College parents send letters demanding quality food for their daughters at Spelman college

Raw food fed to students attending the college

Raw food fed to students attending the college

Zakylah Griffin

Parents of Spelman College students are infuriated with Atlanta College for feeding their daughters undercooked food. The college received a collective amount of letters and emails with complaints from the parents.  


 Alisha Gordan, parent of Spelman college student, said she received pictures of raw food that was served to her daughter.  


 “Is this a matter of palette? Or is it a matter of really having some challenges of being able to get access to fresh and proper meals,” said Gordan.  


Many complaint emails of undercooked food and expired vending machine snacks were sent to the college’s President, Dr. Helene Gayle.   


Spelman’s Vice President for Student Affairs, Darryl Holloman, invited the parents to a virtual town hall where they explain how they feel about them ignoring their perturbation. 


 “We have and will continue to provide students with a positive health and wellness experience at Spelman College, which includes dining,” says Holloman in a statement.   


Melissa Hickson, a parent from Texas, sent her daughter to the Atlanta school not expecting a tragedy like this. Hickson’s daughter was a vegan before she entered Spelman, but has had to change her diet because she has not been satisfied with the college’s plant-based options.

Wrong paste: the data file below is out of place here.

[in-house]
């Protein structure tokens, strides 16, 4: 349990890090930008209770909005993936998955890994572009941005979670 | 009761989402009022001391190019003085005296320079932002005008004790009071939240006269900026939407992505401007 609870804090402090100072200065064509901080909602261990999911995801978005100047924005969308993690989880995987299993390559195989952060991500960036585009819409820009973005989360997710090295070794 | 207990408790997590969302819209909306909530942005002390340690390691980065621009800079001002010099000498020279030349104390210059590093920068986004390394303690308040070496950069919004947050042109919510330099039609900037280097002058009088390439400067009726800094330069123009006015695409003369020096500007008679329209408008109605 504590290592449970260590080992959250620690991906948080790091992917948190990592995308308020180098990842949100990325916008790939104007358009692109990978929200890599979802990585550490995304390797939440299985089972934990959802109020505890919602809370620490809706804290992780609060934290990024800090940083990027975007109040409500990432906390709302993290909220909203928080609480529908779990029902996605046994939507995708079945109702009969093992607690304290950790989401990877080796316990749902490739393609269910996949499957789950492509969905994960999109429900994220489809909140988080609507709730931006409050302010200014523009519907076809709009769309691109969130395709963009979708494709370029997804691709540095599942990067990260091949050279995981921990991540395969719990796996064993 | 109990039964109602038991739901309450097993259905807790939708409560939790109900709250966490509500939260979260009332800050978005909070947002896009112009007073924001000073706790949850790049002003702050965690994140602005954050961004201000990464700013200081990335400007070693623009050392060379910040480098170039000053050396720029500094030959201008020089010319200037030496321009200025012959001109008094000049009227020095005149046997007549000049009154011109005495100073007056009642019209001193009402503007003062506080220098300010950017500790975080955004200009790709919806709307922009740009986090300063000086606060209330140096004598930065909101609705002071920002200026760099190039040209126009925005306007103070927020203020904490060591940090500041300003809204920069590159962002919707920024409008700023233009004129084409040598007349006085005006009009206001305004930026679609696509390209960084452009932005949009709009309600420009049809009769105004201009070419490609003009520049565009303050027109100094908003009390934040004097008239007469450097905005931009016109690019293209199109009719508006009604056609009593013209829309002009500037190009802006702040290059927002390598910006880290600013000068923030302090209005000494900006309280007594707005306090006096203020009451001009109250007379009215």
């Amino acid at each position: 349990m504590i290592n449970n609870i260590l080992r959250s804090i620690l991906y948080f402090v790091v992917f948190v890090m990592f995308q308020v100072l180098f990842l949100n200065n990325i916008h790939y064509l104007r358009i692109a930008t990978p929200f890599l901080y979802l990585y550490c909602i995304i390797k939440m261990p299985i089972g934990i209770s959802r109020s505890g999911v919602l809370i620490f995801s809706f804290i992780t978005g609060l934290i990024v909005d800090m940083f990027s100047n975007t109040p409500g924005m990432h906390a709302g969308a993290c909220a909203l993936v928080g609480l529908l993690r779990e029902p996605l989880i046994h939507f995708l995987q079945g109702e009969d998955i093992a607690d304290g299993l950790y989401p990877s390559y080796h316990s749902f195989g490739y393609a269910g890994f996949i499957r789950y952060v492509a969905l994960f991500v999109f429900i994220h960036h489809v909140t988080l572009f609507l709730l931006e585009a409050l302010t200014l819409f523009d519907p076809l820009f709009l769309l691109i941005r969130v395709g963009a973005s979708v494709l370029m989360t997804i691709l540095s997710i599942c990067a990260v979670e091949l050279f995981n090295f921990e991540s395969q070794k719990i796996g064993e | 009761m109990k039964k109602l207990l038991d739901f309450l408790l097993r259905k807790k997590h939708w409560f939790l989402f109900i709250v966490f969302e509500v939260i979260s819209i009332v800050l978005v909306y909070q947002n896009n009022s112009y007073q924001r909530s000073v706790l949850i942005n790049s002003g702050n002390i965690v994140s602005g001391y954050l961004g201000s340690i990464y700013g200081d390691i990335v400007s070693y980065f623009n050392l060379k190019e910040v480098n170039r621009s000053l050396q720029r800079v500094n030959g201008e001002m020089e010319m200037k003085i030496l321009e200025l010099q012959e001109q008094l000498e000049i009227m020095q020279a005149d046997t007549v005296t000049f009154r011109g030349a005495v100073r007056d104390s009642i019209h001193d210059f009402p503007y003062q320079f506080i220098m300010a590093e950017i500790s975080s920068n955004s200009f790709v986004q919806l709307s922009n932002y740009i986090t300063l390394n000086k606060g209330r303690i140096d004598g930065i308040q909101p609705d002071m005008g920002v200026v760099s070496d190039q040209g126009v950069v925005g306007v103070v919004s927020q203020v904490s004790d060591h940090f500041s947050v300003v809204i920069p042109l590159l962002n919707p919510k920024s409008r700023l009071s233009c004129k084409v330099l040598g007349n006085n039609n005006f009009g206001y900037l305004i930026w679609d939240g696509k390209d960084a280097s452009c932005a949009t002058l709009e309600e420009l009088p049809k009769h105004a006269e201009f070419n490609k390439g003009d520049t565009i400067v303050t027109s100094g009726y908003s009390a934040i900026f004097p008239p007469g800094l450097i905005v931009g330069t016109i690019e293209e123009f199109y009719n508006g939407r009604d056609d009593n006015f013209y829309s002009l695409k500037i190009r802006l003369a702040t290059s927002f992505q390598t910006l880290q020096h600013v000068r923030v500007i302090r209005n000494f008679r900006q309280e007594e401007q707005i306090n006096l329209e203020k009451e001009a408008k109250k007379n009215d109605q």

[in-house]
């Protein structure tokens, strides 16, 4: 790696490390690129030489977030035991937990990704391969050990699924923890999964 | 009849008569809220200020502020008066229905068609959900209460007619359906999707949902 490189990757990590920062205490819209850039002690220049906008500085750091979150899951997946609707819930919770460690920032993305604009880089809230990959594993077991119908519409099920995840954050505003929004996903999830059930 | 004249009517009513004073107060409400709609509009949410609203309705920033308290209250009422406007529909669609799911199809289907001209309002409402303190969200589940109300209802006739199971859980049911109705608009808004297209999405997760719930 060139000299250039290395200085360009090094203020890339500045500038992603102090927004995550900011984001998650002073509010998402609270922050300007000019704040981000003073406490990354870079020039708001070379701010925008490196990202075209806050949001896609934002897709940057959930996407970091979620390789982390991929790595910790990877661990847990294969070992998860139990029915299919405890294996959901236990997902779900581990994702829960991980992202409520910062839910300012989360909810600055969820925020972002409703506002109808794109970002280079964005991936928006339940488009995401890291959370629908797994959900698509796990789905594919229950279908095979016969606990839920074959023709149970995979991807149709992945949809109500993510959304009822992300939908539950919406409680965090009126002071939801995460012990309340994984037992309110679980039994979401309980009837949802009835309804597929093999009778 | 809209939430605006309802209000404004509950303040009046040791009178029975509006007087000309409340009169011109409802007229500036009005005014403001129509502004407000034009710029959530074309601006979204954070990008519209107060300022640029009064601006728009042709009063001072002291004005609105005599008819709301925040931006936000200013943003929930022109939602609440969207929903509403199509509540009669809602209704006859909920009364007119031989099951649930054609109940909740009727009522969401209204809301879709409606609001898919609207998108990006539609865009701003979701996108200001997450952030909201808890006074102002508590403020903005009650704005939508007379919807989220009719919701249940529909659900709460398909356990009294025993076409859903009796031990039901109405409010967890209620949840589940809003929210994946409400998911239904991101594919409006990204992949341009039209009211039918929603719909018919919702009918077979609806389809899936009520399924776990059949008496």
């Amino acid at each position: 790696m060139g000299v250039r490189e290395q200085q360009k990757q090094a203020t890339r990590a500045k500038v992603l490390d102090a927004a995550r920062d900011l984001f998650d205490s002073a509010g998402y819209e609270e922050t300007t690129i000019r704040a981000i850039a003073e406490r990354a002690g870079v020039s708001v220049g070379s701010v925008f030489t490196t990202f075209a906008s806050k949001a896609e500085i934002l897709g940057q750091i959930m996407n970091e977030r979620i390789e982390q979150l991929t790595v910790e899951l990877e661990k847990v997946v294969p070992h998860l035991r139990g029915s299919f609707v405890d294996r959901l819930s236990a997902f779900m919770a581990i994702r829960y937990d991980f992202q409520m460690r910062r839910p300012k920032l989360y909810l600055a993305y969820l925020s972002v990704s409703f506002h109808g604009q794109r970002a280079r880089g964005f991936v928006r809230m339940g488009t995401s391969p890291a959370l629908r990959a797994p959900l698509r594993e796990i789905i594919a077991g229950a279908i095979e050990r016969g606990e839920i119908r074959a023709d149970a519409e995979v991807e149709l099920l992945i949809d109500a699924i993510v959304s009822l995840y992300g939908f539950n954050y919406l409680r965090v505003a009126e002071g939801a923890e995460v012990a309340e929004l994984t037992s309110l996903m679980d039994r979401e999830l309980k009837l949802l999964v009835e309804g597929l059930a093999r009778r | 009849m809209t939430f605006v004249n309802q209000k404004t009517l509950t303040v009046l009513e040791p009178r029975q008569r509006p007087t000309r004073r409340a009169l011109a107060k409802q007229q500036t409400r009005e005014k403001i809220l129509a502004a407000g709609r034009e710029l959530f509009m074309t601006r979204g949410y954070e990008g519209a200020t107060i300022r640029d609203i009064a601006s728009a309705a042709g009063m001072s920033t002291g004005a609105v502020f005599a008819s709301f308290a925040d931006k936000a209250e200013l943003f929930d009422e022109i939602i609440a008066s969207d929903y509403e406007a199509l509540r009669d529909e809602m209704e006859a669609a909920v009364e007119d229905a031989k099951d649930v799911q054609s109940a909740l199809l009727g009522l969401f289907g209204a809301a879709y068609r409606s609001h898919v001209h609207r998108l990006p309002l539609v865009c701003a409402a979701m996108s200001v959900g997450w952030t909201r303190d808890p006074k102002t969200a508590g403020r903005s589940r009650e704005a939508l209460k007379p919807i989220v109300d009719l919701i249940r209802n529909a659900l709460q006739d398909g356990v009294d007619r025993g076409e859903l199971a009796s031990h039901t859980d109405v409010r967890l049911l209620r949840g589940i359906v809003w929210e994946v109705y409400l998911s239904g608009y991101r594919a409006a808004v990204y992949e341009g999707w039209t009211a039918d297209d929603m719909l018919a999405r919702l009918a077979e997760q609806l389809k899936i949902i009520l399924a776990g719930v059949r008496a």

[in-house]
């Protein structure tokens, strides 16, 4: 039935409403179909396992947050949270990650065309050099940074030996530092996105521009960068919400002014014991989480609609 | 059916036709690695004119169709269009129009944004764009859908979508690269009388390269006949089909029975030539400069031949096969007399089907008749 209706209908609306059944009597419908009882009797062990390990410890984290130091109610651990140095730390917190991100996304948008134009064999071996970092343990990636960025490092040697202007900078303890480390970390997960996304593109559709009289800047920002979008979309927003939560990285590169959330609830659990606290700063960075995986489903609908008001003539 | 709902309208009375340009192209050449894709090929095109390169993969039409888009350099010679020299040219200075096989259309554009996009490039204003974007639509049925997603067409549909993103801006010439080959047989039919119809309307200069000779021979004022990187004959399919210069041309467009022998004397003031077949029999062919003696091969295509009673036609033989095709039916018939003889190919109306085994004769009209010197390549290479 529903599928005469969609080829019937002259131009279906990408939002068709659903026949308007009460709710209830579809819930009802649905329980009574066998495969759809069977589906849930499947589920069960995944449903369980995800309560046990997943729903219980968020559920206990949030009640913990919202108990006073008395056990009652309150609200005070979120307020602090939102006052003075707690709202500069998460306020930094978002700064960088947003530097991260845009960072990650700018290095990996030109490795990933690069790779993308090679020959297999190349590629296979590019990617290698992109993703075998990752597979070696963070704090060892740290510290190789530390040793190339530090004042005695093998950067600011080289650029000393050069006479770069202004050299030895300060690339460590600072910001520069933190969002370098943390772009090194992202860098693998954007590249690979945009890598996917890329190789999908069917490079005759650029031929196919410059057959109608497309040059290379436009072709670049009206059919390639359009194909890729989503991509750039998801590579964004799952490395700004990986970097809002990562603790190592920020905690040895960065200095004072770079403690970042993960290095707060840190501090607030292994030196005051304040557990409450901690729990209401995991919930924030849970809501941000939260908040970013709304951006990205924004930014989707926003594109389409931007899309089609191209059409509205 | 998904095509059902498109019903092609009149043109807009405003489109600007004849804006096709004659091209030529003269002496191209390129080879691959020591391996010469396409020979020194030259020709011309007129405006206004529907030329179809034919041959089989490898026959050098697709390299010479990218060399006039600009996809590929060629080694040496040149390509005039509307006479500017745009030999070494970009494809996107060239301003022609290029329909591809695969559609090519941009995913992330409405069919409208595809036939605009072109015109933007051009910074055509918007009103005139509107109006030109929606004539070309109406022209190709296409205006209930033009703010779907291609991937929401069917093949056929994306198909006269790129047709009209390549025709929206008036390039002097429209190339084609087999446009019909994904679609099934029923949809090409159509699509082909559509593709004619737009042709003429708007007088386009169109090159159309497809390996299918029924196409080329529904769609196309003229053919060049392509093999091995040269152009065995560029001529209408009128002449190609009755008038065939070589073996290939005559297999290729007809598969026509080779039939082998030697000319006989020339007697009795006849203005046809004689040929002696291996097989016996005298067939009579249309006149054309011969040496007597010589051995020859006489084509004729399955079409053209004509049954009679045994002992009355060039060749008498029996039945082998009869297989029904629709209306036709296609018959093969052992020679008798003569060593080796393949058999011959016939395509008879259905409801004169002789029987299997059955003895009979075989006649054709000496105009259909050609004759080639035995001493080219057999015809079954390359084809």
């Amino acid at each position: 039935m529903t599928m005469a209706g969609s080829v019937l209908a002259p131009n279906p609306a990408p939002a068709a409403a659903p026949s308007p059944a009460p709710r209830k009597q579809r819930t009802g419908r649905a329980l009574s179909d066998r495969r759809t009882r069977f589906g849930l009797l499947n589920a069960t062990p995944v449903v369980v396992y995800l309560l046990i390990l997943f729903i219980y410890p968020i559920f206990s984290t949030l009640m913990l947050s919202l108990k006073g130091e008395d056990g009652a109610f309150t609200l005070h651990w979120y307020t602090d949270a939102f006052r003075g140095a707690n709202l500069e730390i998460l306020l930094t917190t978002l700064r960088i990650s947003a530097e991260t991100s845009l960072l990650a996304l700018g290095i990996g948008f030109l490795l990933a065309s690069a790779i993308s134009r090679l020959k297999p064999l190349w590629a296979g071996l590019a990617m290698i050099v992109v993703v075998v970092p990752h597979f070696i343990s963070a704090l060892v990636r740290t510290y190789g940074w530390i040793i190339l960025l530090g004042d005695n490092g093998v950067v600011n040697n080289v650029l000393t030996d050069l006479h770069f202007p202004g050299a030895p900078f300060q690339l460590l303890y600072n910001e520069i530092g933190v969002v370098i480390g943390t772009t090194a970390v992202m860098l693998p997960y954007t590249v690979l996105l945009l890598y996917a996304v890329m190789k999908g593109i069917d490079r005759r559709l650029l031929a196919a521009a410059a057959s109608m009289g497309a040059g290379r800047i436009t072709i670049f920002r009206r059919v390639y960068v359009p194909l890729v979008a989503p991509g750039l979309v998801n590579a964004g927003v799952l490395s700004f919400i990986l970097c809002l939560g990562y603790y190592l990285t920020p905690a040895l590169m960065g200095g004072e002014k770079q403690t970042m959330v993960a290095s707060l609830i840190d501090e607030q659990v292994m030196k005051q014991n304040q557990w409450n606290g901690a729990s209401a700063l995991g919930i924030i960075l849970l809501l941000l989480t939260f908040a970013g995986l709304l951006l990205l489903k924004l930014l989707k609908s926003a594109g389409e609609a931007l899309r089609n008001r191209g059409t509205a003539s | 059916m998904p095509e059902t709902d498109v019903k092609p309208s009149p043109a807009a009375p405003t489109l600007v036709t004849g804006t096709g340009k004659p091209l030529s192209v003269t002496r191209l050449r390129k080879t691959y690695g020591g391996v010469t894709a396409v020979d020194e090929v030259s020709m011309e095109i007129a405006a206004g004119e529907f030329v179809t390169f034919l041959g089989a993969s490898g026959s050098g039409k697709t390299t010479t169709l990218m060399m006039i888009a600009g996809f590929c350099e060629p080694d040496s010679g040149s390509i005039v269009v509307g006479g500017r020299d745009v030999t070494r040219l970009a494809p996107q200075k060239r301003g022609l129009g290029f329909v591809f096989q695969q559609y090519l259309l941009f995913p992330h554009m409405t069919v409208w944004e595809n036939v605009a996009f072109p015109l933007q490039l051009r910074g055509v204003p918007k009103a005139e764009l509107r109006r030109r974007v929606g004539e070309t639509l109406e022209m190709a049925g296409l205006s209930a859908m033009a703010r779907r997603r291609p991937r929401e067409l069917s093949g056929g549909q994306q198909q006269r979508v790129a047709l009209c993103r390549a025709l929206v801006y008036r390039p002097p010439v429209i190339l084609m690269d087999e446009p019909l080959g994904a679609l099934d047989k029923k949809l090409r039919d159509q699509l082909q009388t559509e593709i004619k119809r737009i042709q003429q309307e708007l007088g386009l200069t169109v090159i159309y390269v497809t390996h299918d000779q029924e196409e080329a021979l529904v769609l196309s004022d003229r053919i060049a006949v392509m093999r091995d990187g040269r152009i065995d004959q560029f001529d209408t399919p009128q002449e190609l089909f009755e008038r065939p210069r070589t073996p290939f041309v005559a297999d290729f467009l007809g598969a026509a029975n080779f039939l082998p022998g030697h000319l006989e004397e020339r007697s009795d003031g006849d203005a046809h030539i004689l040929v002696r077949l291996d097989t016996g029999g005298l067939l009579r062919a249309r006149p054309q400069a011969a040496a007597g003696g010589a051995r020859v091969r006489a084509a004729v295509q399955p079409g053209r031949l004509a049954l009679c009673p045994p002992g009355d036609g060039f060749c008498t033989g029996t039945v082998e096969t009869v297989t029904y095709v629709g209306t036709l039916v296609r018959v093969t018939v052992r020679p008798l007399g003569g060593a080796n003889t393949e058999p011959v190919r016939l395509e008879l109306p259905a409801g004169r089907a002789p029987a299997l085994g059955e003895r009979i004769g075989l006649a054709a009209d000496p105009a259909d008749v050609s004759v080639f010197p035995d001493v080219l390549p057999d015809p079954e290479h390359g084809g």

“Initially, I thought she was being spoiled, because cafeteria food everywhere is not the best,” said Hickson. Shortly after receiving photos of what’s being served at the school, Hickson said “this needs to be addressed.” 


Tina Hughes, grandmother of Spelman college student, says her granddaughter hasn’t eaten the dining halls food in a month. “My granddaughter reached out to me to let me know she was very sick to her stomach, and she was pretty sure that she had food poisoning,” Hughes said.  


After receiving calls from her granddaughter is sick to her stomach from a possibility of food poison, Hughes had to contact the school to have a better understanding of what’s going on. Many of the students  refuse to eat in the dining hall now. “Parents are spending $3,200 for a meal plan that these girls aren’t even using,” Hughes said.


Darryl Holloman, Spelman’s Vice President for Student Affairs; 

 held a virtual town hall meetings for parents to discuss an array of topics, particularly the college’s finances. The students who have concerns with their dietary choices can meet with the school’s dietitian to come up with a specific menu. Holloman stated,  “The supply chain and staffing challenges impacted dining services and parents believe this is an opportunity for Spelman to find a long-term solution.”  


Parents feel like the college is trying to sweep this under the rug in hopes of the media and parents forgetting about it. “I feel like Spelman is sitting back and hoping that this goes away,” said Hughes. “We are not going away.”